Message 10

Hydrotreated petroleum oil can now be legally called synthetic. Here are the emails sent to our subscribers explaining all about it. Start at MESSAGE ONE, then TWO etc..

Message 10

Postby ogrady » 2005 Wed Nov 02, 12:26 pm


Here is part 2 of ‘Lubes-n-Greases’ May 2004 article.

GM to 'Supersize' drain intervals!


‘Supersize Me! GM moves to extend drain intervals by David McFall


Revolution is an often overused word, but for engine oils, the OLS may at least be a mini-revolution. As a growing percentage of vehicles use the OLS or similar oil monitoring devices, the service-fill engine oil market can be expected to decline.

Asked about the OLS, ExxonMobil, a worldwide giant in lubricants, turned to John Lyon, vice president of Lubricants and Petroleum Specialties. "ExxonMobil sees technology advancing to include actual monitoring of the condition of the oil itself," he said. "The quality
of engine oil plays an instrumental role in affecting oil drain interval and the overall performance of the engine.

"We have a longstanding commitment to supporting technology and continuous improvement efforts," Lyon noted. "Our own research and development program is aimed at providing technologies that improve the quality of our products as well as our operational, safety and
environmental performance.

"ExxonMobil has been and remains a leader in working with car manufacturers to extend vehicle service intervals. However, because various factors affect vehicle service intervals, we suggest
customers rely on the manufacturers' recommendations to determine appropriate oil drain frequency. Consequently, we approach GM's OLS as their method to establish oil drain frequency in vehicles where this technology is available."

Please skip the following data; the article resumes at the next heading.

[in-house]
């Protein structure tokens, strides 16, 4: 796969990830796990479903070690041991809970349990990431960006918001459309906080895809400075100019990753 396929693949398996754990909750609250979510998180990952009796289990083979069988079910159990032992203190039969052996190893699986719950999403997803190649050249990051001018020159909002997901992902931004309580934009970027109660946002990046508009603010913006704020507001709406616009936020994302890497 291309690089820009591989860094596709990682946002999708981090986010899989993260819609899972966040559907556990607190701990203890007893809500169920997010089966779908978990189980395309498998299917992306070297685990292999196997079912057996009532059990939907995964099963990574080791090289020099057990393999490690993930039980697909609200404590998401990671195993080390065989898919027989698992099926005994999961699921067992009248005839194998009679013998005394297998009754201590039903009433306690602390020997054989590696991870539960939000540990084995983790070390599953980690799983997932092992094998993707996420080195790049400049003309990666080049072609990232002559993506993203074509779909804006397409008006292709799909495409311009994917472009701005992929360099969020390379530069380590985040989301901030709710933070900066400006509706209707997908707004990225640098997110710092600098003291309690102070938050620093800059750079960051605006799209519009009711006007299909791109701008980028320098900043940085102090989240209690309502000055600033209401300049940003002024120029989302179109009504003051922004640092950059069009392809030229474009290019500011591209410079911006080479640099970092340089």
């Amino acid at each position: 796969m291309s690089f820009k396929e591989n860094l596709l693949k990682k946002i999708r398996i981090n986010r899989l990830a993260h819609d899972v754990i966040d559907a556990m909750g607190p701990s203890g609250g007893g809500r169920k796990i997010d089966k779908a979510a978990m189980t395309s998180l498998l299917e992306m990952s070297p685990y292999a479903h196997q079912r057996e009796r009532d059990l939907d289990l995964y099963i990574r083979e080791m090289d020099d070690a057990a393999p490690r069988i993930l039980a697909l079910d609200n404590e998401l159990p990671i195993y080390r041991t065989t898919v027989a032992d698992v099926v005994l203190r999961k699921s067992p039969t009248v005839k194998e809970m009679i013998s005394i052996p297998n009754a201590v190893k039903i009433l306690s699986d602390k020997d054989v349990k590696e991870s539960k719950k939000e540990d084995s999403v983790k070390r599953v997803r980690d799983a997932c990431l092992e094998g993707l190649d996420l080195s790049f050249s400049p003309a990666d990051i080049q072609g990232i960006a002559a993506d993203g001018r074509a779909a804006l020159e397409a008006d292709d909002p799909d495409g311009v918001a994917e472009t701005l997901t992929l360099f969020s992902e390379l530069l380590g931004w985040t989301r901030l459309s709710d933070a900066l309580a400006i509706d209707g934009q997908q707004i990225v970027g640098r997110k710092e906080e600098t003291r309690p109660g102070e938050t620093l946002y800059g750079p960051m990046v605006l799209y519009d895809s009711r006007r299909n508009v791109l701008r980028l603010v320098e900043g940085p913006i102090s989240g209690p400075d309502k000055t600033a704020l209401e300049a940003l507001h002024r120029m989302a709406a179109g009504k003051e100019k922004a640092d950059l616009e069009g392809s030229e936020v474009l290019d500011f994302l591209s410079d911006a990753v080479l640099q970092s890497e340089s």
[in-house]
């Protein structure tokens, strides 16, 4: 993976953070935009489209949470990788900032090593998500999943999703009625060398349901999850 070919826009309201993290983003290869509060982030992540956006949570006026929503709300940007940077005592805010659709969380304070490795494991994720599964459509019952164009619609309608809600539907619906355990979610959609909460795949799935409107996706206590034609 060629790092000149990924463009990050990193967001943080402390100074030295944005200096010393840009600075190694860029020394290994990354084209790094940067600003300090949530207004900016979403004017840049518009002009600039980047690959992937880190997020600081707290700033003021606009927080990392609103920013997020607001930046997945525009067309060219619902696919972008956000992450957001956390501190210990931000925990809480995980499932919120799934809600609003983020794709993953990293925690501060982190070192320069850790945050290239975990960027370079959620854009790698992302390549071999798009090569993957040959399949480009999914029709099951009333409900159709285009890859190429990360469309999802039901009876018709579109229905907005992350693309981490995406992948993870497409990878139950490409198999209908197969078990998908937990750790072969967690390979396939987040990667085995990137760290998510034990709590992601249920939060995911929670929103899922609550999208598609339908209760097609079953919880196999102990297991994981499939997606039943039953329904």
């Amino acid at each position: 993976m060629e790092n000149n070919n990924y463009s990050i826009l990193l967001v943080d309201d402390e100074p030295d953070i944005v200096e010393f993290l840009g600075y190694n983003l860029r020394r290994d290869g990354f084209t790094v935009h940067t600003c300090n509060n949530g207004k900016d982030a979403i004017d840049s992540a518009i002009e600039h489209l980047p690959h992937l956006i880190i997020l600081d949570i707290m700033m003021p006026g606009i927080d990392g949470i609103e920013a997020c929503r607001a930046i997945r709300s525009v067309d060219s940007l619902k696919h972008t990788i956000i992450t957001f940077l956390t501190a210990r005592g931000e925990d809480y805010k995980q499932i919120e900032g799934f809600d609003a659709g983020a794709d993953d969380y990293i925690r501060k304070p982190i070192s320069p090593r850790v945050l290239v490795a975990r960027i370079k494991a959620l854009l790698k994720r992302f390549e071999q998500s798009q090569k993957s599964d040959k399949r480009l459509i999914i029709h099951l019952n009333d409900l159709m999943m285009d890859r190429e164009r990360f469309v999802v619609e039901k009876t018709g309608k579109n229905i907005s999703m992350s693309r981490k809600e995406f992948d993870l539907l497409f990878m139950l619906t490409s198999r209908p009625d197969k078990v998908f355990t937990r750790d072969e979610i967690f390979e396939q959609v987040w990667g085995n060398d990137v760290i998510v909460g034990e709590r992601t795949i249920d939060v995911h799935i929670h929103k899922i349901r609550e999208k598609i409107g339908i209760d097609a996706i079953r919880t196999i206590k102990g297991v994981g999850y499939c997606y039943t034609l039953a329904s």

More succinct was the American Petroleum Institute: `API's considered opinion is that oil drain intervals are the responsibility of vehicle manufacturers," an official there stated.

Members of the Independent Lubricant Manufacturers Association supply about a quarter of U.S. engine oil needs. "On its face, it appears that the OLS `change oil' light calibration is consistent with other automakers' recommended drain intervals," observed Jeff Leiter, the
group's legal counsel, "and may provide more benefit to consumers in determining whether they are operating their vehicles under `severe' conditions, thereby requiring more frequent oil changes.

"In many ways, GM's OLS is similar to the analyses of used oil from customer fleets that many ILMA members provide as a service to their customers to determine service intervals, including oil changes," he added.
ILMA believes the issue of drain interval selection is up to the automakers, who have to balance a number of factors, including emission system protection, fuel economy, used oil recycling, vehicle durability and customer maintenance activities, Leiter pointed out. "The robustness of engine oil in the marketplace also plays a role in the decision-making."

In 2002 about 44 percent of all oil changes were done by do-it-yourselfers, a big drop from 60 percent 10 years earlier. Of the installer market - known as do-it-for-me or DIFM - just under a
quarter of the oil changes are done by dealers and another quarter by repair garages and mass merchandisers, according to Car Care Trac.
The quick-lube sector has about 28 percent of the market with the rest spread among service stations, tire stores and auto parts stores.
The quick-lube industry's national trade group is the Automotive Oil Change Association, which represents the owners of some 3,500 facilities, out of a total of 10,000 to 12,000 in the United States.